On a recent visit, he created a Southern–inspired corn-crusted black bass served with bacon-braised collards. Perched atop the collards, the perfectly cooked filet was surprisingly not overwhelmed by the greens. The black bass was coated on the skin side only and cooked on a hot stone so that the skin crisped nicely while the rest of the fish stayed moist. Seaver handles the fish itself deftly, using a variety of methods for cooking that preserve the texture, moisture and flavor. Wahoo, a very easy fish to overcook, was grilled medium rare and served over a generous helping of fresh creamed corn accented with smoky potato chips and oven-dried tomatoes.

Hook gives Seaver an opportunity to educate his guests about the importance of environmentally friendly eating. Wait staff offer a lesson in ichthyology as they run down the list of familiar, and less so, species available for the day, while the check comes with a pocket list of ocean-friendly seafood produced by the Blue Ocean Institute. One of the aims of the sustainable fish movement is to re-educate palates to be open to more environmentally friendly types of fish, many of which have not always been considered prime eating varieties, such as barracuda.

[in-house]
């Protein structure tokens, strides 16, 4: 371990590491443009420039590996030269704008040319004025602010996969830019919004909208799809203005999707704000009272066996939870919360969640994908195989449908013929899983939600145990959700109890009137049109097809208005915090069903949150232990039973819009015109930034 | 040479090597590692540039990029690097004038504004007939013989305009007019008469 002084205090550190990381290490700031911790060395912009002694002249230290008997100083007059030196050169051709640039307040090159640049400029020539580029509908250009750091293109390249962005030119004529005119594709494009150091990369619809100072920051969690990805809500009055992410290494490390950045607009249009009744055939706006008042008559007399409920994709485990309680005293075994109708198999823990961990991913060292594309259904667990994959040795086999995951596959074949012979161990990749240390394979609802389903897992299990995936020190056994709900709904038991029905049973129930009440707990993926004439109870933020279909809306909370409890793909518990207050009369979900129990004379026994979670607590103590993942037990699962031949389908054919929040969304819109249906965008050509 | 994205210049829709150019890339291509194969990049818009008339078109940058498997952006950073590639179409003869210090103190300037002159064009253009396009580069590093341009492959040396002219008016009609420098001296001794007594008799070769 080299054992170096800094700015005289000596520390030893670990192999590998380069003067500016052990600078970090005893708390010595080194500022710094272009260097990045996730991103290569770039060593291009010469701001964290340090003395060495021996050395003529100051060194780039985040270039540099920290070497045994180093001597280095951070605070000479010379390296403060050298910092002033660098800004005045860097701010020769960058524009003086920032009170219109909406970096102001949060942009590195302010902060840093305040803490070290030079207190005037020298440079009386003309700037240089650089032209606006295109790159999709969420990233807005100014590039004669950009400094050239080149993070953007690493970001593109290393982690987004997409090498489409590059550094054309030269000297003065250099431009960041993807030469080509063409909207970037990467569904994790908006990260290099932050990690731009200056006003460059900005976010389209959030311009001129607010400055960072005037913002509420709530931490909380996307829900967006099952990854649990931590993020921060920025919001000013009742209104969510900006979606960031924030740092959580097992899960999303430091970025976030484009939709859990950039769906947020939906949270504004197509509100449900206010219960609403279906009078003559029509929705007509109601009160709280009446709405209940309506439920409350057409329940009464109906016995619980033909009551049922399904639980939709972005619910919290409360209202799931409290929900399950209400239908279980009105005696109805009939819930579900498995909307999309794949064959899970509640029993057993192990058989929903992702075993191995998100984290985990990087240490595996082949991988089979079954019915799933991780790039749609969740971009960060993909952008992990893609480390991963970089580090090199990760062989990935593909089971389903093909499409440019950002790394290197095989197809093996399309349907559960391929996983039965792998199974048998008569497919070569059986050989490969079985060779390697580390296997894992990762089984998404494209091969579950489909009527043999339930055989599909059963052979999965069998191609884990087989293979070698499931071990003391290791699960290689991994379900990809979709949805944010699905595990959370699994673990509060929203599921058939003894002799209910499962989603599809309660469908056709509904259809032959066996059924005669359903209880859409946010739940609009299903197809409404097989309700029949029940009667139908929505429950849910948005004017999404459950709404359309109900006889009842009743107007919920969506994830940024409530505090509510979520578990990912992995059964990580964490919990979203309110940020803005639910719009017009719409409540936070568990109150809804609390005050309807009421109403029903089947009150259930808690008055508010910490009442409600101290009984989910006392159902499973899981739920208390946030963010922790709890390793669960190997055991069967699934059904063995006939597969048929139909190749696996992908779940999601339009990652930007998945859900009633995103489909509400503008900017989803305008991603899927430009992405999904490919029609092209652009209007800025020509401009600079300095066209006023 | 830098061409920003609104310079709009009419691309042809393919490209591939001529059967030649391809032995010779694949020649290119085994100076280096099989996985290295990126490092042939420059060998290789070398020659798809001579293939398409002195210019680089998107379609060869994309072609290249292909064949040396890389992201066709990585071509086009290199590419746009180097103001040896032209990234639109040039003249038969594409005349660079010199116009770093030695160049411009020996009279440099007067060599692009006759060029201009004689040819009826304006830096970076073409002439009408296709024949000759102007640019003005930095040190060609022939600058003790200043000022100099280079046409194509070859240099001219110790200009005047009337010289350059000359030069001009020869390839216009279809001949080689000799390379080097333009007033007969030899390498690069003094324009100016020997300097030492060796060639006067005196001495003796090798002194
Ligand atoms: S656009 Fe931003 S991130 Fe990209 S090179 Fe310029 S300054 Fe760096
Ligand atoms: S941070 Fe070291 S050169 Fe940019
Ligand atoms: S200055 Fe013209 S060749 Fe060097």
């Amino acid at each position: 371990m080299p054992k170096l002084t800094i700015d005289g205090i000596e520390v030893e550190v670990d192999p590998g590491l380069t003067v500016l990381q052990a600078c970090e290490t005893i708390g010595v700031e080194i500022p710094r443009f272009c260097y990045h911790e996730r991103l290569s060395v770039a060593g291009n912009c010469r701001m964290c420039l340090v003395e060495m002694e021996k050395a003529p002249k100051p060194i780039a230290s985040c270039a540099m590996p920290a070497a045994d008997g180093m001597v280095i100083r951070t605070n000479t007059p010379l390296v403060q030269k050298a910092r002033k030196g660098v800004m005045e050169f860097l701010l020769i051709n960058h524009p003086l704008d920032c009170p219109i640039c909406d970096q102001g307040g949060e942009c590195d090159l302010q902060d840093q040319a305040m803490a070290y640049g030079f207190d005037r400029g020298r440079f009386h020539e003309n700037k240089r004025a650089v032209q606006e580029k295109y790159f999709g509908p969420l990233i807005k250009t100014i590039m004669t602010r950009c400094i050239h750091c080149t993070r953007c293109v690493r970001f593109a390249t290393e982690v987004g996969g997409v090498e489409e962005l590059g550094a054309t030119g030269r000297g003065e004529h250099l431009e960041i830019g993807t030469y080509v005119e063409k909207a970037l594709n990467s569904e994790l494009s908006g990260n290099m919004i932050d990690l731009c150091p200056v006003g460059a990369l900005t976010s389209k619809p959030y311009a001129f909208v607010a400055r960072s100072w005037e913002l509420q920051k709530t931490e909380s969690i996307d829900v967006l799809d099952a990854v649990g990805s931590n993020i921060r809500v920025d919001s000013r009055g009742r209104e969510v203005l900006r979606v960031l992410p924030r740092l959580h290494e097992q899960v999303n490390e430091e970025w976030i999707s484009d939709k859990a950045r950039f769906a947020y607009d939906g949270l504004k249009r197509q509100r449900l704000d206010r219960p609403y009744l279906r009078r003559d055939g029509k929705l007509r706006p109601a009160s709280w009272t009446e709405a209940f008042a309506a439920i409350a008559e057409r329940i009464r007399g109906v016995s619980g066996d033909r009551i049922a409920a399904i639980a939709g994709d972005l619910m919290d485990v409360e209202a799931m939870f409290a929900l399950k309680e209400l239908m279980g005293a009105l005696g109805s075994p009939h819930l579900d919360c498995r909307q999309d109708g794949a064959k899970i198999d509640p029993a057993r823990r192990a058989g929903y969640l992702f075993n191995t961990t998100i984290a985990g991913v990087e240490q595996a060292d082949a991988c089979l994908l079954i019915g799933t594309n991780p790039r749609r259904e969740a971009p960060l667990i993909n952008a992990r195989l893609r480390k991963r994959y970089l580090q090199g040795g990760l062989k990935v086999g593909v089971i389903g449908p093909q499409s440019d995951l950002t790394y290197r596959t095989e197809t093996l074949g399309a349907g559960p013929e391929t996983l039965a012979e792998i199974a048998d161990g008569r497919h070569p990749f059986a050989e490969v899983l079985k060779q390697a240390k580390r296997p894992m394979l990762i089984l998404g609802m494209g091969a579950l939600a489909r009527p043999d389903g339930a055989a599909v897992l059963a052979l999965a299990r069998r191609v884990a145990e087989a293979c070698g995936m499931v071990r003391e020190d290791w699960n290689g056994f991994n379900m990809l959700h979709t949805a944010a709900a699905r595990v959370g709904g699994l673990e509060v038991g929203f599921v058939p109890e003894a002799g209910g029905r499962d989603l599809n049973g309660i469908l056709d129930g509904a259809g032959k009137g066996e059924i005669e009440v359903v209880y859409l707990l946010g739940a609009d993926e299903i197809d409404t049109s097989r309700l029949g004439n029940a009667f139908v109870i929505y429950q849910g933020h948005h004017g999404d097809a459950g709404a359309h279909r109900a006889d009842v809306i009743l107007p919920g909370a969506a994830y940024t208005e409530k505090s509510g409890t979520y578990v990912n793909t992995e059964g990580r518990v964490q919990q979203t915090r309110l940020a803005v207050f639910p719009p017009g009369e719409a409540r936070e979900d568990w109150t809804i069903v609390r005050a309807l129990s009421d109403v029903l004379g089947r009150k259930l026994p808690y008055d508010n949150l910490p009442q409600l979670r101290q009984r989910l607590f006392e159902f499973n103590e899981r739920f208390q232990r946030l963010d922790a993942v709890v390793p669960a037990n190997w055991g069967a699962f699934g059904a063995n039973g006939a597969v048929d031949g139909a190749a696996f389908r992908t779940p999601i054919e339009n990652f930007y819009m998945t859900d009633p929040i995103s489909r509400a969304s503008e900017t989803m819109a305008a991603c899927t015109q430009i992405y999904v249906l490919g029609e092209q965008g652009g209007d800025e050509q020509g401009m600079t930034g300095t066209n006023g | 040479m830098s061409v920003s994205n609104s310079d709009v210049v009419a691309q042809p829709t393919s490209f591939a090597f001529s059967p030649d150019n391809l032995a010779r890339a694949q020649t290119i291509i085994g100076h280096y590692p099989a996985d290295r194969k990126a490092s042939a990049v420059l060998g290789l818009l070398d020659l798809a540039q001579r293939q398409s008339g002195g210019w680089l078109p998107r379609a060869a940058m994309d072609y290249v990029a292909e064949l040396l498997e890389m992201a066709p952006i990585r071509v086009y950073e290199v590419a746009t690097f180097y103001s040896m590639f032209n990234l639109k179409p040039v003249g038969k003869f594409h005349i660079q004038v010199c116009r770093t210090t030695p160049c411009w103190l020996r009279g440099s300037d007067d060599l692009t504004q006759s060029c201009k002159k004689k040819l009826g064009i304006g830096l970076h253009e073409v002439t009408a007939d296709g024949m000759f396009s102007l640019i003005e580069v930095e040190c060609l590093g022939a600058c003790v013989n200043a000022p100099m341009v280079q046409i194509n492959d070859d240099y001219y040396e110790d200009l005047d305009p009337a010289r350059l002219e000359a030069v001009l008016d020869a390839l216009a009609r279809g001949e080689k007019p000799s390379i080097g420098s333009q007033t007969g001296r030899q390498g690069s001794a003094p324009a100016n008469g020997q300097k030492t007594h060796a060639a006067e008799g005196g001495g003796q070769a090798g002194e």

Seaver recruited another like-minded chef to handle desserts at Hook. Coming from an impressive series of assignments at Equinox, Dish, Notti Bianchi, Circle Bistro and Citronelle, pastry chef Heather Chittum has developed a dessert menu that echoes the themes of seasonality and sustainability, capitalizing on locally grown ingredients in dishes such as a fresh peach and blackberry crostata.

Under Chittum’s watchful eye, the Hook pastry kitchen turns out alternately elegant and whimsical creations. A rich lingonberry linzertort is set off with a sophisticated salty-sweet taleggio cheese ice cream that challenges assumptions about what ice cream should be. For the love of Nutella—a combination of chocolate hazelnut mousse cake, Nutella ice cream and a Nutella bon bon—is a childhood fantasy come true. And because Seaver uses butter and cream sparingly in his preparations, you can still find room for a dish this dense after a full meal. For purity of flavor, perhaps one of the most satisfying desserts is the brown butter almond cake served with varying sorbets and fresh fruits.

Seaver has given himself a challenge. By committing to the sustainable resource movement, he has eliminated some of the more popular fish species that some diners might expect. And by committing to buying produce locally and seasonally, he has further restricted what he has to work with. But one visit to Hook proves he has risen to the challenge admirably. Working with what is available, Seaver continues to develop new and interesting dishes (you don’t even notice the absence of grouper or Chilean sea bass). Although this makes it a challenge to get a favorite dish on a return visit, it is always interesting to see what new things he has come up with.

Hook 3241 M St., NW. (202) 625-4488 www.hookdc.com

Lunch: Wed. to Fri. 11:30 a.m. – 2:30 p.m. Brunch: Sat. & Sun. 10:30 a.m. – 2:30 p.m. Dinner: Sun. to Tue. 5 – 10 p.m.; Wed. & Thu. until 11 p.m.; Fri. & Sat. until midnight Prices: Appetizers: – 11; Main courses: – 25; Desserts: Dress: Casual Reservations: Recommended

About the Author

Rachel Hunt and Stephen Qualiana are the restaurant reviewers for The Washington Diplomat.